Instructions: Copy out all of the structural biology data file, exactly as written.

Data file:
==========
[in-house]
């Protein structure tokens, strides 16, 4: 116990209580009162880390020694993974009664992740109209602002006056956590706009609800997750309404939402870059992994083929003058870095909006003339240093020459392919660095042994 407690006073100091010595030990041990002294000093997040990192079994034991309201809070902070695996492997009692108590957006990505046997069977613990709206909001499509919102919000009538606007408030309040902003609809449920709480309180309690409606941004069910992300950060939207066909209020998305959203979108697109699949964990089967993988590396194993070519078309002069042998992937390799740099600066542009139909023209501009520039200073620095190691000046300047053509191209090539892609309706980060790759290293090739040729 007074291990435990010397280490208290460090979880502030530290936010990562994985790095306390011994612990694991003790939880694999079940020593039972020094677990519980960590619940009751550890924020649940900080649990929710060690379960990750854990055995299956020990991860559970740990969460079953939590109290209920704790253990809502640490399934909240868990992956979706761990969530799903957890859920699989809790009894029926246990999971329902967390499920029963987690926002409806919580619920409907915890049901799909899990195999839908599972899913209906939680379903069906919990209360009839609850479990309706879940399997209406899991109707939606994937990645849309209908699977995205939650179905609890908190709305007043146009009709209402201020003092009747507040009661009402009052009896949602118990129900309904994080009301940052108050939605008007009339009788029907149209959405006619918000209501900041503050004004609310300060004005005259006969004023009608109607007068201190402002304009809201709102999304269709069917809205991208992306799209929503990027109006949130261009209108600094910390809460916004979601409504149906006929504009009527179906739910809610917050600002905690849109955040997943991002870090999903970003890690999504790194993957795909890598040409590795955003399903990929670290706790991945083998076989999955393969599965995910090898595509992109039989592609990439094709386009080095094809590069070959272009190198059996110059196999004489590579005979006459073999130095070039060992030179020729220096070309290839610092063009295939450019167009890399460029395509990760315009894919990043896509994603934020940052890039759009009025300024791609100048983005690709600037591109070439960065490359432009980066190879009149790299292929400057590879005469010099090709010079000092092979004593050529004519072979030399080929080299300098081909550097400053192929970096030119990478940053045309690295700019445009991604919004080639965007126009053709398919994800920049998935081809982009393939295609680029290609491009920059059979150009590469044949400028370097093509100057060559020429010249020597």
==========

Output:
[in-house]
């Protein structure tokens, strides 16, 4: 116990209580009162880390020694993974009664992740109209602002006056956590706009609800997750309404939402870059992994083929003058870095909006003339240093020459392919660095042994 407690006073100091010595030990041990002294000093997040990192079994034991309201809070902070695996492997009692108590957006990505046997069977613990709206909001499509919102919000009538606007408030309040902003609809449920709480309180309690409606941004069910992300950060939207066909209020998305959203979108697109699949964990089967993988590396194993070519078309002069042998992937390799740099600066542009139909023209501009520039200073620095190691000046300047053509191209090539892609309706980060790759290293090739040729 007074291990435990010397280490208290460090979880502030530290936010990562994985790095306390011994612990694991003790939880694999079940020593039972020094677990519980960590619940009751550890924020649940900080649990929710060690379960990750854990055995299956020990991860559970740990969460079953939590109290209920704790253990809502640490399934909240868990992956979706761990969530799903957890859920699989809790009894029926246990999971329902967390499920029963987690926002409806919580619920409907915890049901799909899990195999839908599972899913209906939680379903069906919990209360009839609850479990309706879940399997209406899991109707939606994937990645849309209908699977995205939650179905609890908190709305007043146009009709209402201020003092009747507040009661009402009052009896949602118990129900309904994080009301940052108050939605008007009339009788029907149209959405006619918000209501900041503050004004609310300060004005005259006969004023009608109607007068201190402002304009809201709102999304269709069917809205991208992306799209929503990027109006949130261009209108600094910390809460916004979601409504149906006929504009009527179906739910809610917050600002905690849109955040997943991002870090999903970003890690999504790194993957795909890598040409590795955003399903990929670290706790991945083998076989999955393969599965995910090898595509992109039989592609990439094709386009080095094809590069070959272009190198059996110059196999004489590579005979006459073999130095070039060992030179020729220096070309290839610092063009295939450019167009890399460029395509990760315009894919990043896509994603934020940052890039759009009025300024791609100048983005690709600037591109070439960065490359432009980066190879009149790299292929400057590879005469010099090709010079000092092979004593050529004519072979030399080929080299300098081909550097400053192929970096030119990478940053045309690295700019445009991604919004080639965007126009053709398919994800920049998935081809982009393939295609680029290609491009920059059979150009590469044949400028370097093509100057060559020429010249020597």